In renal artery stenosis severe enough to cause hypertension, angiotensin II maintains glomerular filtration rate (GFR) both in the initial high renin phase of hypertension and later when plasma levels are normal. Angiotensin II also maintains GFR in less severe stenosis, which does not cause hypertension. This homeostatic action of angiotensin II to maintain GFr has minimal effects on blood flow. In renal-wrap hypertension, plasma renin levels are elevated for longer than after renal artery stenosis, but in other respects this initial phase of the hypertension is similar to that after renal artery stenosis. GFR is reduced, the rate of development of hypertension is accelerated by angiotensin II, and angiotensin II maintains the glomerular filtration fraction. Renal resistance is markedly increased owing to both compression of the kidney by the hypertrophying renal capsule and to angiotensin II. Thus angiotensin II apparently plays a primarily homeostatic role in renovascular hypertension to maintain glomerular ultrafiltration. It is suggested that the angiotensin II may be formed intrarenally and may act on sites other than resistance blood vessels.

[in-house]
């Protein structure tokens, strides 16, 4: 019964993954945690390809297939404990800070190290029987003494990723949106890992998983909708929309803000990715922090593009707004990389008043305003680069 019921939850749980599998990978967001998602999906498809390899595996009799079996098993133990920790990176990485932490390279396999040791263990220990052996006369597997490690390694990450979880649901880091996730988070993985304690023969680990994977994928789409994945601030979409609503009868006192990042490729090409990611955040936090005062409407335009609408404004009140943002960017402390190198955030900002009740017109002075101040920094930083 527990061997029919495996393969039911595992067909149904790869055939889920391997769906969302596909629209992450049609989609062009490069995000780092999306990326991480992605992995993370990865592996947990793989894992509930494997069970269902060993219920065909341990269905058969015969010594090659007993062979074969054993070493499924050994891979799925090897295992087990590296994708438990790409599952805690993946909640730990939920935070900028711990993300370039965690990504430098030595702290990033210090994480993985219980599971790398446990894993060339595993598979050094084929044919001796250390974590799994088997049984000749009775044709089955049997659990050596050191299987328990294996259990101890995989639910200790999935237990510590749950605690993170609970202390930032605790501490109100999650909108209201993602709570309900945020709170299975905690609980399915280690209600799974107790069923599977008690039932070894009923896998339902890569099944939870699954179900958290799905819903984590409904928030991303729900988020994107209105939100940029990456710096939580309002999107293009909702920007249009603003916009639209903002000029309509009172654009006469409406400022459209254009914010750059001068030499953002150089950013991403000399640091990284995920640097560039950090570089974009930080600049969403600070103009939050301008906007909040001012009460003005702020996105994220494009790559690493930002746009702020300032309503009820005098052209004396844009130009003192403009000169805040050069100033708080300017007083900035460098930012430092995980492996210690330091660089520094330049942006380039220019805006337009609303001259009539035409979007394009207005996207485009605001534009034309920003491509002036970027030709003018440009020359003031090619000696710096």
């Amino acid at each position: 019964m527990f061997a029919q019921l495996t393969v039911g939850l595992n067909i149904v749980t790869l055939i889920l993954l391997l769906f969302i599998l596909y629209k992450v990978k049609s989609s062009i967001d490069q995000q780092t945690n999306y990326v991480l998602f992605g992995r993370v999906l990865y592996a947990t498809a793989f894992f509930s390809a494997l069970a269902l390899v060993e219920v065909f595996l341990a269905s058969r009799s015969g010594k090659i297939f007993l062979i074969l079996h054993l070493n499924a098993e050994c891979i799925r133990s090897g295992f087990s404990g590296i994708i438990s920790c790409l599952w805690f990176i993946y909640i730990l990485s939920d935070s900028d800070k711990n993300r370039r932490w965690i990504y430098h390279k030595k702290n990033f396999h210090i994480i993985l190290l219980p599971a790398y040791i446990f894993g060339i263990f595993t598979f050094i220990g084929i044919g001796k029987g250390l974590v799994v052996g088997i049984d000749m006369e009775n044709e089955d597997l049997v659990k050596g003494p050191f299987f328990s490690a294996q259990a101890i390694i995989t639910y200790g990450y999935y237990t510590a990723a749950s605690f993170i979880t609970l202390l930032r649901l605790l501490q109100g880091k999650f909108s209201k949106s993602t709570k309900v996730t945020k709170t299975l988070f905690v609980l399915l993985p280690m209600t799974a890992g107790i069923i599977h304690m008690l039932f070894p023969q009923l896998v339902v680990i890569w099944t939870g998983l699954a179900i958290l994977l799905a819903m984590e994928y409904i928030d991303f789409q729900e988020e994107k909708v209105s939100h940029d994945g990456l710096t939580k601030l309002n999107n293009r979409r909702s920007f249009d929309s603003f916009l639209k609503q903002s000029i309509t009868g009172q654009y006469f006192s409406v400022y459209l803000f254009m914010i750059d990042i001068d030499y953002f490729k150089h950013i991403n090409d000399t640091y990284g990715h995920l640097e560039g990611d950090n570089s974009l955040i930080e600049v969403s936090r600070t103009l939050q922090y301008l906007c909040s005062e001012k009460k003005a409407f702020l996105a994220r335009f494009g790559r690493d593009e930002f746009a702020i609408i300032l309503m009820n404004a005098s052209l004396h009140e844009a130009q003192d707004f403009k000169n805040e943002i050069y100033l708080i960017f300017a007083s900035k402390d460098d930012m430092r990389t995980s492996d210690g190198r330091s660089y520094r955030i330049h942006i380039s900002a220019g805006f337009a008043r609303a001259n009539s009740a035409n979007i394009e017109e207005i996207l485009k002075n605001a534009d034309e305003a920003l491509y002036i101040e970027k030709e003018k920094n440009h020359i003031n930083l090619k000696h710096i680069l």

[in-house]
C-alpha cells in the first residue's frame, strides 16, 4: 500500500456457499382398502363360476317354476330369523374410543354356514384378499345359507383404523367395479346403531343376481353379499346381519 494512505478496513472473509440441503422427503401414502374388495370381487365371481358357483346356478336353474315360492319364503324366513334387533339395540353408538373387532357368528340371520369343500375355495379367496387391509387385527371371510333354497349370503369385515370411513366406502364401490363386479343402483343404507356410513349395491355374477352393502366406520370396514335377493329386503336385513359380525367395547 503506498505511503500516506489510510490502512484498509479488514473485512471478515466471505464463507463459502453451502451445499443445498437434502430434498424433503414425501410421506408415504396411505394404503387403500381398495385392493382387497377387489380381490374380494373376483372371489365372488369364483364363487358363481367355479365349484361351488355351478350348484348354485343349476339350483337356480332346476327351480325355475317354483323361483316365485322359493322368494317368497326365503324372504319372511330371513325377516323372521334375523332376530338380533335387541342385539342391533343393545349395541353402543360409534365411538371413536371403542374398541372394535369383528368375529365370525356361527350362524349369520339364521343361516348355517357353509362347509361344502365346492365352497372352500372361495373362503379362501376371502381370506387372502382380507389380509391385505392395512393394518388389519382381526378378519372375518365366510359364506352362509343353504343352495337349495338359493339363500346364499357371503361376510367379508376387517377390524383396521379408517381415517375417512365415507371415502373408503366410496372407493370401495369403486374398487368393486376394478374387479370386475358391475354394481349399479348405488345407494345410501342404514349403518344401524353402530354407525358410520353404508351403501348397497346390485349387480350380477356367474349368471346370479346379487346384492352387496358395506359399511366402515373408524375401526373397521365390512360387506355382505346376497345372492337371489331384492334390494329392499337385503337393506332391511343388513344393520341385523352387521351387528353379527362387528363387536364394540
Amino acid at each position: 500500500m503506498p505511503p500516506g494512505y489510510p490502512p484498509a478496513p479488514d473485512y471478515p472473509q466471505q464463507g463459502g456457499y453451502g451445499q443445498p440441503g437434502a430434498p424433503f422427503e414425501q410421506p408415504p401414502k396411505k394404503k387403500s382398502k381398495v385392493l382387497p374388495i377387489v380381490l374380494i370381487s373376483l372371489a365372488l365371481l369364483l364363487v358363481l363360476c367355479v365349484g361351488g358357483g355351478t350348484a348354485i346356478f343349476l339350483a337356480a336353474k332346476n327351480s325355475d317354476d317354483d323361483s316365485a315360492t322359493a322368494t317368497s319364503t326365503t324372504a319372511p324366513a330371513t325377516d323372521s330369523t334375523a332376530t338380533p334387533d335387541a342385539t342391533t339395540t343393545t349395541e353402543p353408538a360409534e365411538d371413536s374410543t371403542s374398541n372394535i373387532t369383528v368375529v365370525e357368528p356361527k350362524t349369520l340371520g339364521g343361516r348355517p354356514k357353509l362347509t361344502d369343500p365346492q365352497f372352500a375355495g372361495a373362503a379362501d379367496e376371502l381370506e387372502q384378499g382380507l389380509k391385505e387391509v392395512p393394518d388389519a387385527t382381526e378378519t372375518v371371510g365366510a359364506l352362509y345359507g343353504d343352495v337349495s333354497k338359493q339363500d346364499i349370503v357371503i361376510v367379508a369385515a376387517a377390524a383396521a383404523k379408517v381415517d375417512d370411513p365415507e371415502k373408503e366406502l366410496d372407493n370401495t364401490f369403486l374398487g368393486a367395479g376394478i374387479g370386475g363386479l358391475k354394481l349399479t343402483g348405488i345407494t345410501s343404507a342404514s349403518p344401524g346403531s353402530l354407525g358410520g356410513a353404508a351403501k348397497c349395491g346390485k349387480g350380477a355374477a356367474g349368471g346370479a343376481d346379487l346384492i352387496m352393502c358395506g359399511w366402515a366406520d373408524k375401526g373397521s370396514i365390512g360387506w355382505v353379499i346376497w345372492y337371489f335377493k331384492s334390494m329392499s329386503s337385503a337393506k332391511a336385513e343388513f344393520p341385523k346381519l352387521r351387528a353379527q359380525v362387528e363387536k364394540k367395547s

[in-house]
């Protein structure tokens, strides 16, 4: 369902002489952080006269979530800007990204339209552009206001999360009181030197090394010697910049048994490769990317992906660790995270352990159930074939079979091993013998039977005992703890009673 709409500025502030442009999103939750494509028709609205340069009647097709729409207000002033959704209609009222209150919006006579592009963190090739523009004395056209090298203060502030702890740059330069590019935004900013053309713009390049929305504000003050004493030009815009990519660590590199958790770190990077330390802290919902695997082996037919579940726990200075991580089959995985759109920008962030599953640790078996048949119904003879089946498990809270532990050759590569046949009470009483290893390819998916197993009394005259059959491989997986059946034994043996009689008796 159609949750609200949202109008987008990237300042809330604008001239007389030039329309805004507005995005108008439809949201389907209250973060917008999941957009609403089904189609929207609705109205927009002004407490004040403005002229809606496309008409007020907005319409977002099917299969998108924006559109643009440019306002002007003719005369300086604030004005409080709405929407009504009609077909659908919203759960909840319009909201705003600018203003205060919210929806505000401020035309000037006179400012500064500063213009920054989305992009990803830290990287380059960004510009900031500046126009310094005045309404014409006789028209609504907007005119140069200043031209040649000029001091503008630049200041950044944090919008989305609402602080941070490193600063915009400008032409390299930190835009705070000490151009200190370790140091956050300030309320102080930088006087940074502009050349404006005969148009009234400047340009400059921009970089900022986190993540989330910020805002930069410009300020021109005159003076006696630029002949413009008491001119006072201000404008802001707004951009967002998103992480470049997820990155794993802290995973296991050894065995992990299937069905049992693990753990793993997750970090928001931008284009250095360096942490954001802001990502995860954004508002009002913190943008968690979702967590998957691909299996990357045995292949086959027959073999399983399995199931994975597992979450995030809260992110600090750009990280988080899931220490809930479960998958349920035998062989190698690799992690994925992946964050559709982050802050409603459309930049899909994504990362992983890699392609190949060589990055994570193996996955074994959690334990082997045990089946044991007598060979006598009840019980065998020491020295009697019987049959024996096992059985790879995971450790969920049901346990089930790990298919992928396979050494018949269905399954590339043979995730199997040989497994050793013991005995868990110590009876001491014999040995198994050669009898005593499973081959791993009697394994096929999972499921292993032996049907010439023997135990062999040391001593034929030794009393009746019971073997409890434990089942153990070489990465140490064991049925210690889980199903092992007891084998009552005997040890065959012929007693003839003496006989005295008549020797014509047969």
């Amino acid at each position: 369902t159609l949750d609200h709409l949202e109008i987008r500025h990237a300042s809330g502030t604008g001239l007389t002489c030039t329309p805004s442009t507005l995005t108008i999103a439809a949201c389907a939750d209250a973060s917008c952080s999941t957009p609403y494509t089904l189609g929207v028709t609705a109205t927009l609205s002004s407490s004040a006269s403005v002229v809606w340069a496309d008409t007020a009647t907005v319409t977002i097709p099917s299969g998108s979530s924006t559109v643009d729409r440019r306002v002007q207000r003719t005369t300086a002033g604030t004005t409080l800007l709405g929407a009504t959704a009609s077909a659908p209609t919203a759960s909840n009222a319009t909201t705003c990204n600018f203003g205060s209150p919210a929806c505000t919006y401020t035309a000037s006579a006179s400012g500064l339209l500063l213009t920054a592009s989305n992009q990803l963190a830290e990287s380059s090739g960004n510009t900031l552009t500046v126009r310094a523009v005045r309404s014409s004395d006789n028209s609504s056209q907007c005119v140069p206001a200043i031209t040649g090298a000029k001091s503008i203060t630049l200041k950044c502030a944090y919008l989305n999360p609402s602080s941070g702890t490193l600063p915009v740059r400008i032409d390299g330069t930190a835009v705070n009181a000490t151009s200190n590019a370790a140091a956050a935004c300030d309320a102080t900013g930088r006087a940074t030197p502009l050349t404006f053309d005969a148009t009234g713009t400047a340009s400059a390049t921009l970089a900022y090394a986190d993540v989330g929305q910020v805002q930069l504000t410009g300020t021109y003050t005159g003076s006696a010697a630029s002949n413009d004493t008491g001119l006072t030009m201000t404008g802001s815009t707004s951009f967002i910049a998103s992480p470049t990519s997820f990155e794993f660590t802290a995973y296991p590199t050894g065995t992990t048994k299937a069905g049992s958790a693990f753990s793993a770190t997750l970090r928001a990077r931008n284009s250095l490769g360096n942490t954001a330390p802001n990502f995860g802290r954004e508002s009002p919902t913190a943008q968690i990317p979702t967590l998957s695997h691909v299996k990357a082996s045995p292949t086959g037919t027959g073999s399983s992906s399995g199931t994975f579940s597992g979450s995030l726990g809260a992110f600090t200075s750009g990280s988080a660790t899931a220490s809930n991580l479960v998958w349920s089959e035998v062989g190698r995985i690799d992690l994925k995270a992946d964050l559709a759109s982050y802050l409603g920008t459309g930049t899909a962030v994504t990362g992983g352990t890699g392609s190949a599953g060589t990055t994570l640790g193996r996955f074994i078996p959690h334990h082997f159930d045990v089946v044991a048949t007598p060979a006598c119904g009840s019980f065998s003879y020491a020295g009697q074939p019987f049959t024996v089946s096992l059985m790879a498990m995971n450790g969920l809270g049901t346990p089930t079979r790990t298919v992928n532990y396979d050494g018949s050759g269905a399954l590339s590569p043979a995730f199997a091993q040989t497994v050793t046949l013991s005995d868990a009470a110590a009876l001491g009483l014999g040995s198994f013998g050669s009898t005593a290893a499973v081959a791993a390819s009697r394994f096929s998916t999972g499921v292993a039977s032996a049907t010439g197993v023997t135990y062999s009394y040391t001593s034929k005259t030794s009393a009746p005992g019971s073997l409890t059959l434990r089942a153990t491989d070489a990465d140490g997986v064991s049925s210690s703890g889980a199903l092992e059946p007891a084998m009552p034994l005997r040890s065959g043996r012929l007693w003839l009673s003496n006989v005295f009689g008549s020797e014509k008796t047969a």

|Number of pages||7|
|Journal||Canadian Journal of Physiology and Pharmacology|
|Publication status||Published - Aug 1987|